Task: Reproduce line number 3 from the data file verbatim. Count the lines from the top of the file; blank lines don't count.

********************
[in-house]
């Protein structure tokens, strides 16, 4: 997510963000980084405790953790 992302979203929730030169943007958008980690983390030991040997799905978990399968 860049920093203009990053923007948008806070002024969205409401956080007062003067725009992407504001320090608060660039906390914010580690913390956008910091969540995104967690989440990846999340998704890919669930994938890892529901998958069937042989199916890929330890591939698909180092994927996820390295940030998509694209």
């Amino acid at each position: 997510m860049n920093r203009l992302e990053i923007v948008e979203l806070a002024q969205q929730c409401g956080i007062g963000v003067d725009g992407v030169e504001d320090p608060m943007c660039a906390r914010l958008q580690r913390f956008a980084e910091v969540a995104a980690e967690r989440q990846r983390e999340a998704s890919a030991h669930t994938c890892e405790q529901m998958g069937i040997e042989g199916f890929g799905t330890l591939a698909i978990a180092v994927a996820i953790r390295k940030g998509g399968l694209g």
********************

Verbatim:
């Amino acid at each position: 997510m860049n920093r203009l992302e990053i923007v948008e979203l806070a002024q969205q929730c409401g956080i007062g963000v003067d725009g992407v030169e504001d320090p608060m943007c660039a906390r914010l958008q580690r913390f956008a980084e910091v969540a995104a980690e967690r989440q990846r983390e999340a998704s890919a030991h669930t994938c890892e405790q529901m998958g069937i040997e042989g199916f890929g799905t330890l591939a698909i978990a180092v994927a996820i953790r390295k940030g998509g399968l694209g």